2. The present mechanism is a reactive basis of auditing where auditing is done only when there is an indication of problems.

4.6. Institutional Framework a nd Capacity

4.6.1. Institutions

Institutions that deal with environmental issues at present are of two levels, the Federal and the State level. At the Federal level, the institutions that deal with the environmental issue particularly monitoring and management of the coastal zone are DOE under the Ministry of Science Technology and the Environment (MOSTE), DID, the Malaysian Institute of Maritime Affairs, the Malaysian Meteorological Service and the Marine Department.

At the State level, the Department of Environment Federal (DOE) is responsible for enforcing the Environmental Quality Act 1974 (EQA). The Department of Environment Conservation under the Ministry of Tourism, Environmental and Science and Technology has recently been formed and provide advice on development of land as well as coastal resources development. The Natural Resources Office and the Lands and Surveys Department (tenure of coastal lands) under the Chief Minster Department, the Department of Drainage and Irrigation (for, rivers, coastal erosion and engineering), the Department of Industrial Development and Research (industrial development planning) the Ministry of Local Government and Housing, Local Authorities (the Municipal councils), and Town and Regional Planning Department (planning at town and district level) are also involved directly in environmental issues. Other departments involved in one way or another are Department of Forestry, Department of Fisheries, Wildlife Department, and Sabah Parks, Ports and Harbour and Agriculture Department. With such a range of departments involved, each individual approach is based on an individual sector basis and there is no integration or co-ordination to the management of land/coastal resources. Departmental jurisdiction often overlaps. There is inadequate co-ordination and co-operation between federal and state departments and NGOs in dealing with environmental issues.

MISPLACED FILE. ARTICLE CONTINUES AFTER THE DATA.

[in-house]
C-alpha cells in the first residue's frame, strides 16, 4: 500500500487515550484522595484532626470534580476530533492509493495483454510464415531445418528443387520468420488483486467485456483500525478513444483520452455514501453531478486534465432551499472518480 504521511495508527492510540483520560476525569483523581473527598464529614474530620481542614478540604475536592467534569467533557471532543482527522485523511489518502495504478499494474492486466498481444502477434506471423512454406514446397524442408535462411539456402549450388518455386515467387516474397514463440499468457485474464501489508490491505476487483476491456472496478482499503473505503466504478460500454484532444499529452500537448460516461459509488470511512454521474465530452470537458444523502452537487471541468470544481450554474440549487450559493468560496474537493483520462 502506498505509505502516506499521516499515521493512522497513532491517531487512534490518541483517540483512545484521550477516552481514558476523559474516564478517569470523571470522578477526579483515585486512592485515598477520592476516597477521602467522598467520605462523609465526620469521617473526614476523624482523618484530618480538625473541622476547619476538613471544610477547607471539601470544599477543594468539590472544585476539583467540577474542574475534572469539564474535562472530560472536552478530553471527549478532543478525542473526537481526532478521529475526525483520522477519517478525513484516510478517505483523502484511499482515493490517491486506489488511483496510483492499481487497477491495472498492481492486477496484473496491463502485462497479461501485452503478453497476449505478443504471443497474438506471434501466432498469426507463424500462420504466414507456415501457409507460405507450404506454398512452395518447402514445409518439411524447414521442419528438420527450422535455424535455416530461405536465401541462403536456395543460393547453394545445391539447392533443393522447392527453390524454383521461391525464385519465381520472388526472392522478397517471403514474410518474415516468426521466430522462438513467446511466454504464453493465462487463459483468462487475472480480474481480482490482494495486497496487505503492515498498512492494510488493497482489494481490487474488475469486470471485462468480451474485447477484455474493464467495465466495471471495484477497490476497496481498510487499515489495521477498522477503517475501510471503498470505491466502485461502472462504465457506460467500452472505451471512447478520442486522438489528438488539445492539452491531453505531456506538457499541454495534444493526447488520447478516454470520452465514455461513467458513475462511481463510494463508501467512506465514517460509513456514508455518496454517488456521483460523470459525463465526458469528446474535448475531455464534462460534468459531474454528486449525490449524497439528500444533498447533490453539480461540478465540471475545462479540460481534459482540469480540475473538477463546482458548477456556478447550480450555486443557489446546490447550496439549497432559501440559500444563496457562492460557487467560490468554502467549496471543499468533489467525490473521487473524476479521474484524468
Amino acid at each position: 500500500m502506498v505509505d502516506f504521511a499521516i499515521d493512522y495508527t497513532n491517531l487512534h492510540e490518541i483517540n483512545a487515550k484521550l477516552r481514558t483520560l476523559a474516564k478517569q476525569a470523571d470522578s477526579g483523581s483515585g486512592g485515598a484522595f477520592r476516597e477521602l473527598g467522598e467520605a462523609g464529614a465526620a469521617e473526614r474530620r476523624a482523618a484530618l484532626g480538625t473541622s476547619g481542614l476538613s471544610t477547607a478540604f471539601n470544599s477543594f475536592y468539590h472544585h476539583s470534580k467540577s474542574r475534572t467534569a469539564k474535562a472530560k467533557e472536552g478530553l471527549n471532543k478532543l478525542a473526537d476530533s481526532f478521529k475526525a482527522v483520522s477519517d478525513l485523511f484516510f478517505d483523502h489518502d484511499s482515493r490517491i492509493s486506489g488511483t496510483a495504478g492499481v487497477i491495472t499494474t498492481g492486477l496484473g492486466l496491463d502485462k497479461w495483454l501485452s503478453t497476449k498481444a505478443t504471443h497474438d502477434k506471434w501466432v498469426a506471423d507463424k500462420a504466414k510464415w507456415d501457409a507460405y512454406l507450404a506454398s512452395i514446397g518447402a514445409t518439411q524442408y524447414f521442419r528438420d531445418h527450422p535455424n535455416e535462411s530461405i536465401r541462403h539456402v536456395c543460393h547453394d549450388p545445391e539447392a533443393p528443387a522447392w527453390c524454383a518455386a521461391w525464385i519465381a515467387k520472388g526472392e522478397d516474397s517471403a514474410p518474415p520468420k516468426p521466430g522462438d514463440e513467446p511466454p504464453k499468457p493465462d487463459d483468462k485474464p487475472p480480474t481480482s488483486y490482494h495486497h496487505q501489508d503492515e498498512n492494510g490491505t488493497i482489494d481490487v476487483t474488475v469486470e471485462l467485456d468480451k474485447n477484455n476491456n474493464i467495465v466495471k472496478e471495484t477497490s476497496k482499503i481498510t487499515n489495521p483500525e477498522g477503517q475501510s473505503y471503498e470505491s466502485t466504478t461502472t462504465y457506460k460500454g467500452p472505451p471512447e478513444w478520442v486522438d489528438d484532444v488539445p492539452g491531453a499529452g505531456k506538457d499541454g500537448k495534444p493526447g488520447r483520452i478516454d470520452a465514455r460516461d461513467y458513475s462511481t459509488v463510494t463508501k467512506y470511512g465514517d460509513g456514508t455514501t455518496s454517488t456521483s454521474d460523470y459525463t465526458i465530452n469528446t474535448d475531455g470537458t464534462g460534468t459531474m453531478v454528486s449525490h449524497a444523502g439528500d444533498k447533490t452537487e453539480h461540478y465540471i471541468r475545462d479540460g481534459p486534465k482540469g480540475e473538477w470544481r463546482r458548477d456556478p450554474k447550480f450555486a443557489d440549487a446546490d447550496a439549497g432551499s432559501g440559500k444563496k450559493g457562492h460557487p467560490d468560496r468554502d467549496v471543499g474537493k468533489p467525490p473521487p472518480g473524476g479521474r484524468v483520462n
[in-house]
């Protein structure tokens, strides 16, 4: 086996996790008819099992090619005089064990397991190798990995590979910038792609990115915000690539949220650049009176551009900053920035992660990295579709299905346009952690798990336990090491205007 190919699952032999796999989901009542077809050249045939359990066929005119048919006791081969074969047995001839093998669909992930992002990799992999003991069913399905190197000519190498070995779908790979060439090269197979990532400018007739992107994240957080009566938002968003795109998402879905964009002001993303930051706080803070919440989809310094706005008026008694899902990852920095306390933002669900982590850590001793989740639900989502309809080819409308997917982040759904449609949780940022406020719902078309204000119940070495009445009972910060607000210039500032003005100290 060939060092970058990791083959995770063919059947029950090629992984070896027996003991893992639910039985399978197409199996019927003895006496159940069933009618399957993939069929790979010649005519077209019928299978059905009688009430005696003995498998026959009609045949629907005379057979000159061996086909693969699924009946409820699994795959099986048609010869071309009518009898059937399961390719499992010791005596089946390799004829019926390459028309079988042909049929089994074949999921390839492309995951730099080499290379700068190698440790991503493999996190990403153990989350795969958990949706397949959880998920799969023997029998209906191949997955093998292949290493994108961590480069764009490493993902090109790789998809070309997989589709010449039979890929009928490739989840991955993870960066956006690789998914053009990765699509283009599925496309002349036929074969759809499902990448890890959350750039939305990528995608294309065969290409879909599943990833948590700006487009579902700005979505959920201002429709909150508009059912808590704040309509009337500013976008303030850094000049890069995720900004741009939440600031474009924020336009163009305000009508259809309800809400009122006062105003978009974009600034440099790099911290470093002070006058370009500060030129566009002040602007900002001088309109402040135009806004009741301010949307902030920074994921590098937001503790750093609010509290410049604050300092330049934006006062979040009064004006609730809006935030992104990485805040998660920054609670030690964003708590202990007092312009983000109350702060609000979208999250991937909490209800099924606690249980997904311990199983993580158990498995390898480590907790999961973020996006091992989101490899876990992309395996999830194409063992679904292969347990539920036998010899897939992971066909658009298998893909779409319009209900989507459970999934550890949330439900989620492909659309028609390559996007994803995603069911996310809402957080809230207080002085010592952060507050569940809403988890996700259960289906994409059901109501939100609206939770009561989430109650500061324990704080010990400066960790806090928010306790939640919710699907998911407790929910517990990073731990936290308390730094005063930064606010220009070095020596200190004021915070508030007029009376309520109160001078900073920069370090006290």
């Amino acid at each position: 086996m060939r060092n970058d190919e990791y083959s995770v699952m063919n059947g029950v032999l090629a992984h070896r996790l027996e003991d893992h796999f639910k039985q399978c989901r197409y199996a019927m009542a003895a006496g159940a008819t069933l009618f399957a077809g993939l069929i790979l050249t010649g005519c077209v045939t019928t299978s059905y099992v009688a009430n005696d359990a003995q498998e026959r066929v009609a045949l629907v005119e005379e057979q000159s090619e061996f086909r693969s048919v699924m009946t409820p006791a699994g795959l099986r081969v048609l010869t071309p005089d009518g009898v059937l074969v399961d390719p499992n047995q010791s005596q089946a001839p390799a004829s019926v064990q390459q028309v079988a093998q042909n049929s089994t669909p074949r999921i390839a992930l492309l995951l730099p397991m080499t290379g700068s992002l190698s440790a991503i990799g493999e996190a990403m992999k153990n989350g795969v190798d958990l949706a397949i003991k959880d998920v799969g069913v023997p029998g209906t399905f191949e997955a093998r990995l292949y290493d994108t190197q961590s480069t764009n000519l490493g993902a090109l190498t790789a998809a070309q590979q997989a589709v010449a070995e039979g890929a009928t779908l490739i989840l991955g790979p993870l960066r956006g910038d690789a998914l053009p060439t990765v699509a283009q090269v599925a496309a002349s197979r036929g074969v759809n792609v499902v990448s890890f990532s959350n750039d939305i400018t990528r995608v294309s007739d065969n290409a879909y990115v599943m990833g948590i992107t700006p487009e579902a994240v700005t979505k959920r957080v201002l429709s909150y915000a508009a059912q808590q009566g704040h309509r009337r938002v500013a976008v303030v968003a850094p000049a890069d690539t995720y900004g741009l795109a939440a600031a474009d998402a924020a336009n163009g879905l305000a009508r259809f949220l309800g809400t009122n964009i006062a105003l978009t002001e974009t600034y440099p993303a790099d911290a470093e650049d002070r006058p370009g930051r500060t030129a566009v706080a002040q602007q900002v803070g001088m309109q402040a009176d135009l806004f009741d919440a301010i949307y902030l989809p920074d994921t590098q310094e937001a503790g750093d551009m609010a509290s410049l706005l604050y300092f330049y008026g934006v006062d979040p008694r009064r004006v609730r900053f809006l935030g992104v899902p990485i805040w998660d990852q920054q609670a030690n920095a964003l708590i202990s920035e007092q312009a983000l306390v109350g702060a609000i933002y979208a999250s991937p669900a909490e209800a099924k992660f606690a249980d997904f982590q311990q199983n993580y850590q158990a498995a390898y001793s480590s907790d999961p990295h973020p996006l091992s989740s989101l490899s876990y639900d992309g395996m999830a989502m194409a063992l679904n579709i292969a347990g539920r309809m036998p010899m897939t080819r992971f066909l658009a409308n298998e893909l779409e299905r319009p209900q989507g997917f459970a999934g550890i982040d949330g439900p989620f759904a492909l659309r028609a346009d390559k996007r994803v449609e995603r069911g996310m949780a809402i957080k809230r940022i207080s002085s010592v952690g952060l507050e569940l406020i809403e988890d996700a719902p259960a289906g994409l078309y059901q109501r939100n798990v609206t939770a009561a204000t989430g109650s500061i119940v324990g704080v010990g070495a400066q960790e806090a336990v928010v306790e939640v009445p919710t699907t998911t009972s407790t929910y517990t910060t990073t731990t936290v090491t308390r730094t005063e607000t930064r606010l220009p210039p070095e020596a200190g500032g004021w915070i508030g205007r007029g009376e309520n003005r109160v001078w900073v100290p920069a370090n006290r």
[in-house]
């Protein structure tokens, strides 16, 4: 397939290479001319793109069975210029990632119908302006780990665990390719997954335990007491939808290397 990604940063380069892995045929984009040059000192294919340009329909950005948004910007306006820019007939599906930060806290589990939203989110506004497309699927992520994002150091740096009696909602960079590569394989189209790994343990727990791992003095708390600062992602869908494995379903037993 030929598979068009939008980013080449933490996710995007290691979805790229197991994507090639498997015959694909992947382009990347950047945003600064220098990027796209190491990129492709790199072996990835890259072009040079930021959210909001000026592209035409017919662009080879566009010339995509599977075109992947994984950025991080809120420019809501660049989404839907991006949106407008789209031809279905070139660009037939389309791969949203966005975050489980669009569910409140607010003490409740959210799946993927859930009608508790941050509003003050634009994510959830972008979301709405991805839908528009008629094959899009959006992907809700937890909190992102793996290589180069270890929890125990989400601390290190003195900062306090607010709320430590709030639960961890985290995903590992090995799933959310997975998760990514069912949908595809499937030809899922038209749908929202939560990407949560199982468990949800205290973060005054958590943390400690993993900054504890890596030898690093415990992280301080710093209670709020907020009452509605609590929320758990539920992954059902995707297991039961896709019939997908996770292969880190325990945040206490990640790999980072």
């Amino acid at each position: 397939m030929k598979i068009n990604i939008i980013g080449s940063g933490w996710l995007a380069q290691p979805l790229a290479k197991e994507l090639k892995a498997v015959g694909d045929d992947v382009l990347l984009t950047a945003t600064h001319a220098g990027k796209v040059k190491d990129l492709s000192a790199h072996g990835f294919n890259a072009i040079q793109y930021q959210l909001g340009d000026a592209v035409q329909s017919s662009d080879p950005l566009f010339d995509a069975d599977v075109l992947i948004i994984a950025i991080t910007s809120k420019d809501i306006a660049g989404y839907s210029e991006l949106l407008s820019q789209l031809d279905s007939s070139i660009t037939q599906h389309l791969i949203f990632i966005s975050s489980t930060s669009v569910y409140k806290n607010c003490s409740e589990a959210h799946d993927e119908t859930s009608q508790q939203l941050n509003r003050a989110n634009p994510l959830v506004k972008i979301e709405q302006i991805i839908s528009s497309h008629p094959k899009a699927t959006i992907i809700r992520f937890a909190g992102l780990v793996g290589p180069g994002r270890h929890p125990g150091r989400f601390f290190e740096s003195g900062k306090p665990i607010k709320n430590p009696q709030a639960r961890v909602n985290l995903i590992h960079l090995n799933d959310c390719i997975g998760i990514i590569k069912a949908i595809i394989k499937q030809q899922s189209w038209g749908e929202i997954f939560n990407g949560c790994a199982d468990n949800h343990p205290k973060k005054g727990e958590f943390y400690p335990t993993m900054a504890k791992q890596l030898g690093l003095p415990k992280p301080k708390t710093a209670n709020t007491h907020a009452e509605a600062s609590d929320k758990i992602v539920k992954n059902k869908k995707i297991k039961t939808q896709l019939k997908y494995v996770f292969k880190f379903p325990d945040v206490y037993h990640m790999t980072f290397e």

Environmental damage is often caused by development, industry, agriculture and natural resource exploitation without any remedial measures being effected.

4.6.2. Human Resource and Expertise

Lack of Manpower